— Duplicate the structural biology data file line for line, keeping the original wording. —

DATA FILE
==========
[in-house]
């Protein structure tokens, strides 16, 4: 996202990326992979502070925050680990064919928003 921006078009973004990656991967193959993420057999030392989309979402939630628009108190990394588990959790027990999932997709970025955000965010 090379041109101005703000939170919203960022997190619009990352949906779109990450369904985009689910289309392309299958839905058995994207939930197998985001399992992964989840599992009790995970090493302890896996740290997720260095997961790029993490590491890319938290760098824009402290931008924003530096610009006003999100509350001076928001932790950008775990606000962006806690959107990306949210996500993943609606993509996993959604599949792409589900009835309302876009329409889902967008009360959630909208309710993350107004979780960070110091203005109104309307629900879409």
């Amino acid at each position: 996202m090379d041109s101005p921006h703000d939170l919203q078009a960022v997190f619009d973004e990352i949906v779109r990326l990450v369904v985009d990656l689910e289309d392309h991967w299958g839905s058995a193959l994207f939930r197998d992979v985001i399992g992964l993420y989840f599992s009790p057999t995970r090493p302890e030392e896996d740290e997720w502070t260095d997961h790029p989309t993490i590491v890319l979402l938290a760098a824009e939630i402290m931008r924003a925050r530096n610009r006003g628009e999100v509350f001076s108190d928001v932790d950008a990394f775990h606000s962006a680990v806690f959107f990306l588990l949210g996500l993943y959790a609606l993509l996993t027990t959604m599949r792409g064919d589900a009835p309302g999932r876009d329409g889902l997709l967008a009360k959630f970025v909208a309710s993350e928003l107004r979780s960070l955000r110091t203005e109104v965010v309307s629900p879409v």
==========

[in-house]
């Protein structure tokens, strides 16, 4: 996202990326992979502070925050680990064919928003 921006078009973004990656991967193959993420057999030392989309979402939630628009108190990394588990959790027990999932997709970025955000965010 090379041109101005703000939170919203960022997190619009990352949906779109990450369904985009689910289309392309299958839905058995994207939930197998985001399992992964989840599992009790995970090493302890896996740290997720260095997961790029993490590491890319938290760098824009402290931008924003530096610009006003999100509350001076928001932790950008775990606000962006806690959107990306949210996500993943609606993509996993959604599949792409589900009835309302876009329409889902967008009360959630909208309710993350107004979780960070110091203005109104309307629900879409």
């Amino acid at each position: 996202m090379d041109s101005p921006h703000d939170l919203q078009a960022v997190f619009d973004e990352i949906v779109r990326l990450v369904v985009d990656l689910e289309d392309h991967w299958g839905s058995a193959l994207f939930r197998d992979v985001i399992g992964l993420y989840f599992s009790p057999t995970r090493p302890e030392e896996d740290e997720w502070t260095d997961h790029p989309t993490i590491v890319l979402l938290a760098a824009e939630i402290m931008r924003a925050r530096n610009r006003g628009e999100v509350f001076s108190d928001v932790d950008a990394f775990h606000s962006a680990v806690f959107f990306l588990l949210g996500l993943y959790a609606l993509l996993t027990t959604m599949r792409g064919d589900a009835p309302g999932r876009d329409g889902l997709l967008a009360k959630f970025v909208a309710s993350e928003l107004r979780s960070l955000r110091t203005e109104v965010v309307s629900p879409v």